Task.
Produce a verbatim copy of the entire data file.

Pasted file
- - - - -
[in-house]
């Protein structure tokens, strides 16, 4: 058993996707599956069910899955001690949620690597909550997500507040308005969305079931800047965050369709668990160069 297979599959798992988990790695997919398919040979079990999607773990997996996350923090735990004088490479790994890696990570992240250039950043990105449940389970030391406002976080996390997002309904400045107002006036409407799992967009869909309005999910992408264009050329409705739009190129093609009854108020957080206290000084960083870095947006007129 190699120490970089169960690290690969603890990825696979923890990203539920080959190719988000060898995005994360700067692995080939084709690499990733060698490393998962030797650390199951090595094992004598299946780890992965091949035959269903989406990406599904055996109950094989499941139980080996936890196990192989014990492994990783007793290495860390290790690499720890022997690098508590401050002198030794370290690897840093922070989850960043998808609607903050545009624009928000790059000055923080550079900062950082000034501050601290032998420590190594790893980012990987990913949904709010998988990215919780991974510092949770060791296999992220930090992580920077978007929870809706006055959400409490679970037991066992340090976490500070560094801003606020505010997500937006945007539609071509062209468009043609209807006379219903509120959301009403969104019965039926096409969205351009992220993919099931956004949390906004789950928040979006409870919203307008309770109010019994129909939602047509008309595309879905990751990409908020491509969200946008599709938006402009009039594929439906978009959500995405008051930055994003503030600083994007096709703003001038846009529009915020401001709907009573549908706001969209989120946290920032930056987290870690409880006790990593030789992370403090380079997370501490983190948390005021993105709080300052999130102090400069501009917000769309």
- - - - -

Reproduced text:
[in-house]
């Protein structure tokens, strides 16, 4: 058993996707599956069910899955001690949620690597909550997500507040308005969305079931800047965050369709668990160069 297979599959798992988990790695997919398919040979079990999607773990997996996350923090735990004088490479790994890696990570992240250039950043990105449940389970030391406002976080996390997002309904400045107002006036409407799992967009869909309005999910992408264009050329409705739009190129093609009854108020957080206290000084960083870095947006007129 190699120490970089169960690290690969603890990825696979923890990203539920080959190719988000060898995005994360700067692995080939084709690499990733060698490393998962030797650390199951090595094992004598299946780890992965091949035959269903989406990406599904055996109950094989499941139980080996936890196990192989014990492994990783007793290495860390290790690499720890022997690098508590401050002198030794370290690897840093922070989850960043998808609607903050545009624009928000790059000055923080550079900062950082000034501050601290032998420590190594790893980012990987990913949904709010998988990215919780991974510092949770060791296999992220930090992580920077978007929870809706006055959400409490679970037991066992340090976490500070560094801003606020505010997500937006945007539609071509062209468009043609209807006379219903509120959301009403969104019965039926096409969205351009992220993919099931956004949390906004789950928040979006409870919203307008309770109010019994129909939602047509008309595309879905990751990409908020491509969200946008599709938006402009009039594929439906978009959500995405008051930055994003503030600083994007096709703003001038846009529009915020401001709907009573549908706001969209989120946290920032930056987290870690409880006790990593030789992370403090380079997370501490983190948390005021993105709080300052999130102090400069501009917000769309």